I took the opportunity to enjoy a cocktail during the wait. The restaurant's riff on the classic Manhattan had a relatively restrained nose featuring a commixture of chocolate and red fruit, while the palate went in a complex, multifaceted direction, its berry sweetness joined by a bevy of herbal, bitter nuances.

Xiquet Dining Room
We now make our way up to Xiquet's top floor dining room (previously used as offices for Slate), replete with its glass-enclosed kitchen. It's actually a fairly small space, with but seven tables in total.

Xiquet Tasting Menu Xiquet Beverage List Xiquet Wine List: Sparkling, White Xiquet Wine List: Red Xiquet Wine List: Red, Rosé Xiquet After Dinner Drinks List
À la carte ordering is a no-go here (though it was indeed offered when the place first opened), and instead you're presented with a choice of two tasting menus: seven courses at $125 or 10 courses at $175, plus $75/$125 for beverage pairing. Also pictured above is Xiquet's selection of wines (initially put together by Rachael Buehrer), cocktails, beers, and spirits. Corkage is a reported $50 per bottle. Click for larger versions.

Smoked Angulas
Amuse bouche duties were handled by smoked angulas (a.k.a. elvers), dressed in paprika and garlic oil. The baby eels made for a fantastic start to the meal, demonstrating a perfect amalgamation of brine, vegetal savor, and spice.

Coctel de Polp Sec
1: Coctel de Polp Sec | grilled dry octopus • grapes • orange pearls • golden osetra caviar
Thin, tender slices of wood-grilled dried octopus featured a strong saline component that was further boosted by the caviar. However, it never got overwhelming, since the grapes and citrus helped even things out.

Espardenya a la Planxa
2: Espardenya a la Planxa | sea cucumber • sobrasada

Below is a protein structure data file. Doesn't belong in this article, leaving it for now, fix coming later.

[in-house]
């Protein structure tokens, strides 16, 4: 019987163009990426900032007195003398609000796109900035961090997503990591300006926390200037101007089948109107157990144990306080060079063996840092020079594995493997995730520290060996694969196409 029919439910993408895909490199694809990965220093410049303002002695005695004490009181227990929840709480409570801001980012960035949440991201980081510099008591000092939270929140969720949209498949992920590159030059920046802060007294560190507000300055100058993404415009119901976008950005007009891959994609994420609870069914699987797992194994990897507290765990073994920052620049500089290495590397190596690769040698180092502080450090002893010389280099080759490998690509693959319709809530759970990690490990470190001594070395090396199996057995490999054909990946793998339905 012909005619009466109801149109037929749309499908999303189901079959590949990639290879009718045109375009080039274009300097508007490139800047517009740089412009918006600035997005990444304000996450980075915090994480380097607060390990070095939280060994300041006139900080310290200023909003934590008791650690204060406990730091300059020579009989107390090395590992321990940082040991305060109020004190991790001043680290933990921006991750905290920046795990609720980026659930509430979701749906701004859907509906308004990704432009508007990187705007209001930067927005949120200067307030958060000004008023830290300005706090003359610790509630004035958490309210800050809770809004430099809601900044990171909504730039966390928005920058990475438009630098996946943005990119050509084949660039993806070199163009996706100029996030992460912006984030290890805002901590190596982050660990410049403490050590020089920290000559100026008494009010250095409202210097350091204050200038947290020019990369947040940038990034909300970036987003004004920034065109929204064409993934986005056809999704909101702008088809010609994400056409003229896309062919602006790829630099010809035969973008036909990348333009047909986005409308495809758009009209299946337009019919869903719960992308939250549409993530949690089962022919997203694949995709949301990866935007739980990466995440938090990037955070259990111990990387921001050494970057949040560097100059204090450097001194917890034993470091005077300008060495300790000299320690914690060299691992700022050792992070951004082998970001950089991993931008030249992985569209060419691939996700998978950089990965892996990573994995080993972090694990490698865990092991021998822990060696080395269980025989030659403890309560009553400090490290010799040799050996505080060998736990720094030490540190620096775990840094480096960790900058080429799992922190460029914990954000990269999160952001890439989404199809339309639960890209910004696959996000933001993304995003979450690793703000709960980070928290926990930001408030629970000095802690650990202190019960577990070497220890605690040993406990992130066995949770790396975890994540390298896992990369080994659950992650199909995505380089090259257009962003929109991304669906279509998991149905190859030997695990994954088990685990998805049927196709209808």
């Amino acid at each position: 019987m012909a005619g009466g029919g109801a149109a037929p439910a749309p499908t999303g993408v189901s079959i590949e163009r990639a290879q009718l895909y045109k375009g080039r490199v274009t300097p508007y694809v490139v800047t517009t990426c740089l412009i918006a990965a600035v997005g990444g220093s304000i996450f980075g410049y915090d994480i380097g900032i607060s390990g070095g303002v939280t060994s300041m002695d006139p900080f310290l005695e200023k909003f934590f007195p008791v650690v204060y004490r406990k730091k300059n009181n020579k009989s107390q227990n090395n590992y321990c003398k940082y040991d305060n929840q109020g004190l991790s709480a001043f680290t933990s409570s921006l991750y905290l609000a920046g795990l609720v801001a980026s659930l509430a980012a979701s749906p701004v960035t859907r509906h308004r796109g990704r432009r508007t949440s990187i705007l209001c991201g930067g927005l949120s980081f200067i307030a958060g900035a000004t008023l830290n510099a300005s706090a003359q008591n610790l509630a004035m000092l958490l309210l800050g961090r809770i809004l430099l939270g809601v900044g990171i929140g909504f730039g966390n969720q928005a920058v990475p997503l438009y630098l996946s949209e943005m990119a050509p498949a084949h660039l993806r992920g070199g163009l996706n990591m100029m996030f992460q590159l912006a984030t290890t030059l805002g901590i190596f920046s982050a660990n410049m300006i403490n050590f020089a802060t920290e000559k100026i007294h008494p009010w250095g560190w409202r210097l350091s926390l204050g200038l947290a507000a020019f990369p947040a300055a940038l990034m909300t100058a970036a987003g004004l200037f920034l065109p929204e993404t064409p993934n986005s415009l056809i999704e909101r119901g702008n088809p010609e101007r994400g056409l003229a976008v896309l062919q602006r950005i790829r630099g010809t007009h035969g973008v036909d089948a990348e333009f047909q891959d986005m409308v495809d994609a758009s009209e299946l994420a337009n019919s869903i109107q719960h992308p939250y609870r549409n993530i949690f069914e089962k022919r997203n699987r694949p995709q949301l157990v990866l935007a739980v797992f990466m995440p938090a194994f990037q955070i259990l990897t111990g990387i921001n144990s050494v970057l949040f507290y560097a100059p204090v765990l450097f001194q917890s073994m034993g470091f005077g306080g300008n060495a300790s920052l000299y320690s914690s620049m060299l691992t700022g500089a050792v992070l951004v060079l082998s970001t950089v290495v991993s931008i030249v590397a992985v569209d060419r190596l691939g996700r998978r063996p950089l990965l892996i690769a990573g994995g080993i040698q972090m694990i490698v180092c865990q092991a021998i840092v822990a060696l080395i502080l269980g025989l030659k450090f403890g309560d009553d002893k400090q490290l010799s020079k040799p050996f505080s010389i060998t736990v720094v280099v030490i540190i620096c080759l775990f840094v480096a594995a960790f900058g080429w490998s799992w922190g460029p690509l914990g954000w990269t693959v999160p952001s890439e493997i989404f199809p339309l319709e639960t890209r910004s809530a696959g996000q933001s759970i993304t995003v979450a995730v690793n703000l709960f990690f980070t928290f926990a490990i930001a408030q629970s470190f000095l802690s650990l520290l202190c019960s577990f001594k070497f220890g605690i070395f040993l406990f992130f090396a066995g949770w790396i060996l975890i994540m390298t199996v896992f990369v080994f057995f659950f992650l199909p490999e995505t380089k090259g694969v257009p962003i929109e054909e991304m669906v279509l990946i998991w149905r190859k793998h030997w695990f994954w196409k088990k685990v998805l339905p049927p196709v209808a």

Poema Cava Brut, Penedès, Spain NV
The sea cucumber was a treat. I loved its simultaneously crunchy yet supple texture, while its oceany flavors were joined by a honeyed sweetness and some savory, somewhat brown butter-like notes. The echinoderm matched up well with the paired sparkler, which, while lively and apple-y, also showed off more complexity and toast than I was expecting.

Tartare Ibèric
3: Tartare Ibèric | tenderloin • paleta ibérica • chicharrón • egg yolk • mustard • sherry
Domaine la Colliere, Fontaine, Rasteau, Côtes du Rhône, France 2016
It's uncommon to find a pork tartar at restaurants, so I was very happy to see it here. The tenderloin possessed a delightful consistency, and had its richness taken up a level by the lushness of the egg yolk. The meat meshed easily with the tanginess of capers, mustard, and what I believe was onion, while the crunchy, salty smack of the pork rind on top served as the perfect finishing touch. Definitely a favorite tonight. As for the accompanying wine, it had a super earthy, meaty, herbal nose, while its palate showed an herbaceous, minty character alongside tannic fruit. It stood up well to the heft of this course.

Pésols al Fum i Caldet d'Asparagus Blanc
4: Pésols al Fum i Caldet d'Asparagus Blanc | white asparagus soup • smoked english peas • olive oil